By Beth Clark • September 24, 2018
At the 1982 American Booksellers Association (ABA) BookExpo America trade show in Anaheim, California, attendees were greeted by towers of large, padlocked metal cages with 500+ challenged/banned books stacked inside them and a looming sign at the convention center entrance cautioning that the books were considered to be extremely dangerous by some. The exhibit was a huge success.
The Island Trees School District v. Pico (1982) Supreme Court case ruled that school officials couldn't ban library books simply because of their content, but the 1980s were a time of increased challenges and organized protests, so the ABA invited Office of Intellectual Freedom Director Judith Krug to join their new Banned Books Week initiative, hoping to springboard off BookExpo's success. It worked…libraries and stores created 'literary graveyards' and hosted read-outs that PBS and the New York Times covered, which led to mayors and governors across the US issuing official Banned Books Week proclamations.
Today, Banned Books Week reaches 2.8(ish) billion readers (including you—yay!), and with access to 13 million bargain-priced titles on ThriftBooks.com, you can collect and read all of the banned books your little heart desires.
Book challenges and bans are still a thing in modern day America, the difference between them being that a challenge is an attempt to remove or restrict materials based on the objections of a person or group, whereas a ban is the actual removal of those materials. The books highlighted during Banned Books Week have been targeted for removal or restricted access in libraries and schools across the US, so part of what Banned Books Week celebrates is that thanks to the efforts of librarians, teachers, students, and community members who stand up and speak out for the freedom to read, the majority of the time, the books have remained available.
The short version of WHY books are challenged or banned is that most instances are fueled by religious beliefs, cultural diversity, and/or political differences. Interestingly, 46 of the Top 100 Novels of the 20th Century—the classics—have been the target of ban attempts, some multiple times. For example, The Grapes of Wrath by John Steinbeck was actually burned by the East St. Louis Public library in 1939. Lest you think that's a thing of the past, so were Kurt Vonnegut's Slaughterhouse Five (Drake, ND in 1973) and The Lord of the Rings (Alamagordo, NM in 2001).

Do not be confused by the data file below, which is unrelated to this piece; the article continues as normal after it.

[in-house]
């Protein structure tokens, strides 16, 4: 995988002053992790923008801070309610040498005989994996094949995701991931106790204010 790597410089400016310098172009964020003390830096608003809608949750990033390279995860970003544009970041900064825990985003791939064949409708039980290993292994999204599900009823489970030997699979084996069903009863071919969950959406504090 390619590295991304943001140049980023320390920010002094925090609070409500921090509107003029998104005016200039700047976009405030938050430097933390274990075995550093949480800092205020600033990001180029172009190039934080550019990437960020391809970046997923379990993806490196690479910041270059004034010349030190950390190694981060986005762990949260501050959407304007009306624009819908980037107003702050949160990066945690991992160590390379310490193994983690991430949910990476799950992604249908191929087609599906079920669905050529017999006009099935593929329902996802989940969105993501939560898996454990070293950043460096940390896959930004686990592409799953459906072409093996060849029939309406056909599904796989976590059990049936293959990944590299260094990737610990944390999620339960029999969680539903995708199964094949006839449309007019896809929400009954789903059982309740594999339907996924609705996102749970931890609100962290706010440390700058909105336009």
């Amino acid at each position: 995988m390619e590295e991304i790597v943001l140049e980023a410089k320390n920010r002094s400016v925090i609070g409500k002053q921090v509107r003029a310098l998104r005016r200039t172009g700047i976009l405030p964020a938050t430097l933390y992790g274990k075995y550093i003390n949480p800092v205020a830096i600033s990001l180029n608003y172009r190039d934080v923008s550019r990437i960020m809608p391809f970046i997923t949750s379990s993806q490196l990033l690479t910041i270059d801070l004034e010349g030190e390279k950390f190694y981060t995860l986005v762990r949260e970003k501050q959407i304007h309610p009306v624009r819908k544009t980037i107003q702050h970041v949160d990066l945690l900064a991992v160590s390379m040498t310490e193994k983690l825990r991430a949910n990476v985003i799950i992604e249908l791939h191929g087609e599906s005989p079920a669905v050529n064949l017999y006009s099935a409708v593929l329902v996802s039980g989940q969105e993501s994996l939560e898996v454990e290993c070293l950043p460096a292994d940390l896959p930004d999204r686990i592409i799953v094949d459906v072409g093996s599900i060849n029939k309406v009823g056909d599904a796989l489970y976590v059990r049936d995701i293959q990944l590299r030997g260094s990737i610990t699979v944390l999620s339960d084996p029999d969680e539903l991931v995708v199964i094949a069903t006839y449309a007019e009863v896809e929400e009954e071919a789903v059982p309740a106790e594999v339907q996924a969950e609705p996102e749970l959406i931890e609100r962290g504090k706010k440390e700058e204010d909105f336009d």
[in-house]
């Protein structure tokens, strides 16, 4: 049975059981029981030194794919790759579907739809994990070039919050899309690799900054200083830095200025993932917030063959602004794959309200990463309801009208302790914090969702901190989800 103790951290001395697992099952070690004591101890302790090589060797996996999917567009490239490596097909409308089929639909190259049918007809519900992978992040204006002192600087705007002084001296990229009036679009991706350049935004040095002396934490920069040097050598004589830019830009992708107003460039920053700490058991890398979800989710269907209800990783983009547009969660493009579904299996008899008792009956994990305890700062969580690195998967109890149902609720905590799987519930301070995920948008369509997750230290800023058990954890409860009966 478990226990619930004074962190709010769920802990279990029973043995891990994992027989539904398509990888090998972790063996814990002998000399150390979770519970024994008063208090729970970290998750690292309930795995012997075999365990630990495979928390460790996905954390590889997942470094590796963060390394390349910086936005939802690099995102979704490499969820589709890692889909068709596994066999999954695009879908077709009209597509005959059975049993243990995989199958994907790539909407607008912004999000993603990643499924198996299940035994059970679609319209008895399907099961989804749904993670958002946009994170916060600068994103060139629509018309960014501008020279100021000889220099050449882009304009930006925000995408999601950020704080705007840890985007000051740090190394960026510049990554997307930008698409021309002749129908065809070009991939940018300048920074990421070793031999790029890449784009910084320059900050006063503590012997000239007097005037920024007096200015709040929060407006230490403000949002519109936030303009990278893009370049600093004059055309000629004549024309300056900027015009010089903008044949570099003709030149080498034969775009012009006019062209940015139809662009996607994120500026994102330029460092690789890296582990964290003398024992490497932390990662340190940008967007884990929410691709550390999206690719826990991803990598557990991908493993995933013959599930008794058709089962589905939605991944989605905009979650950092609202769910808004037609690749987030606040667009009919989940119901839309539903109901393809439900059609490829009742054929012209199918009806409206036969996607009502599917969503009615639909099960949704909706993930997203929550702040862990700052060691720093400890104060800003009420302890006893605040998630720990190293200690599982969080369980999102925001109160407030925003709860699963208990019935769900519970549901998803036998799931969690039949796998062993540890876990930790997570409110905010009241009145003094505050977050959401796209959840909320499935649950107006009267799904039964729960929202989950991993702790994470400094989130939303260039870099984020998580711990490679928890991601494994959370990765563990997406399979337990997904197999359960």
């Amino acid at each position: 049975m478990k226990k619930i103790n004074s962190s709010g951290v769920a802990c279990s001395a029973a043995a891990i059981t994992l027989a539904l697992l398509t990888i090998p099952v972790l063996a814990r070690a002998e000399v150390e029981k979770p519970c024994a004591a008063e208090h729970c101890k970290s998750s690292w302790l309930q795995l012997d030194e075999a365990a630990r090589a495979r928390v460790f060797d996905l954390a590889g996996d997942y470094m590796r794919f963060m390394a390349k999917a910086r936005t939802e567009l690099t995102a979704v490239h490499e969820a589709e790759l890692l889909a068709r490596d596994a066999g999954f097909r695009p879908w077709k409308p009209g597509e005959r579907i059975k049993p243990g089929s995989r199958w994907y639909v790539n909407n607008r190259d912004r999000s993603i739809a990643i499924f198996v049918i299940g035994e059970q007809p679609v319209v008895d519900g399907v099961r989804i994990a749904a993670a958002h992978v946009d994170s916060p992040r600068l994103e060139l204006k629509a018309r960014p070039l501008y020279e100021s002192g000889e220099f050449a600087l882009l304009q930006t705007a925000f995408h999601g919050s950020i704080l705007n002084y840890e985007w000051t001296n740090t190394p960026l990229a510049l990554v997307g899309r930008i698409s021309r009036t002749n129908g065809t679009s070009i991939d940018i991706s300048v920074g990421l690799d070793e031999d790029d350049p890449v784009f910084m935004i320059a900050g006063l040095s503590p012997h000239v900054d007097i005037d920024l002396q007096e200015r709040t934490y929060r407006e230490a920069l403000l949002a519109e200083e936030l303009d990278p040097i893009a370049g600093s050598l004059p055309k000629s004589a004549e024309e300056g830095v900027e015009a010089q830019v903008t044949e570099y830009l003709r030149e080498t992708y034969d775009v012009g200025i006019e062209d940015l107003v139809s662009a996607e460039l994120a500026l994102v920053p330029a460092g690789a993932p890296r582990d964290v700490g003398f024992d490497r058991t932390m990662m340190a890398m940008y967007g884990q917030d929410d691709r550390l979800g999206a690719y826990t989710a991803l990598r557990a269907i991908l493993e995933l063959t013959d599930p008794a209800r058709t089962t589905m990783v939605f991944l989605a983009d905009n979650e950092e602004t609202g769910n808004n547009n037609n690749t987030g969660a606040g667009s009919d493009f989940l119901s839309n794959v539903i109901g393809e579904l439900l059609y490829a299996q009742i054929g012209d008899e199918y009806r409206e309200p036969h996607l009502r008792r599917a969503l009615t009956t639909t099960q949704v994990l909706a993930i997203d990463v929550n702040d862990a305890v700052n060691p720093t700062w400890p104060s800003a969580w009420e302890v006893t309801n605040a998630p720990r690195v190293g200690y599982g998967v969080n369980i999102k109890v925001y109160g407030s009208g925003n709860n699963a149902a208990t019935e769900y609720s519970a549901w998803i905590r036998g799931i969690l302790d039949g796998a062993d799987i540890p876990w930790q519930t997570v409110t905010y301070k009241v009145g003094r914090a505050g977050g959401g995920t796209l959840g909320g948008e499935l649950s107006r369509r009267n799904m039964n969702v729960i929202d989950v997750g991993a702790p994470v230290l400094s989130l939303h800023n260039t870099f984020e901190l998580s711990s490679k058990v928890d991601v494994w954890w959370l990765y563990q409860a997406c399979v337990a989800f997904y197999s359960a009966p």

So, who challenges books? According to the Office for Intellectual Freedom, library patrons and parents make up the biggest percentage (42% and 32%, respectively), followed by school boards and administrations (14%), librarians and teachers (6%), political and religious groups (3%), elected officials (2%), and in a small number of cases (1%), students.
In 2017, 354 challenges were reported to the American Library Association, along with 91 public challenges, which typically come to light via local news sources. Those numbers may not seem all that scary until you consider that 82-97% of challenges are silent—an estimated 10,766 each year—and result in books being removed or restricted without ever being reported. And yep, it happens, which is why awareness is key to keeping titles accessible.
As you can see, adult fiction isn't the only genre that ends up in the censorship crosshairs—children's books and young adult titles are also recurrent contenders; some for obvious reasons, others not so much. Even seemingly benign textbooks come under fire on occasion. For additional books or information on Banned Books Week, visit bannedbooksweek.org. If you want to do more to fight censorship, you might consider donating to the Judith F. Krug Memorial Fund in honor of her 40 years of relentlessly working to protect the First Amendment. As always, happy reading!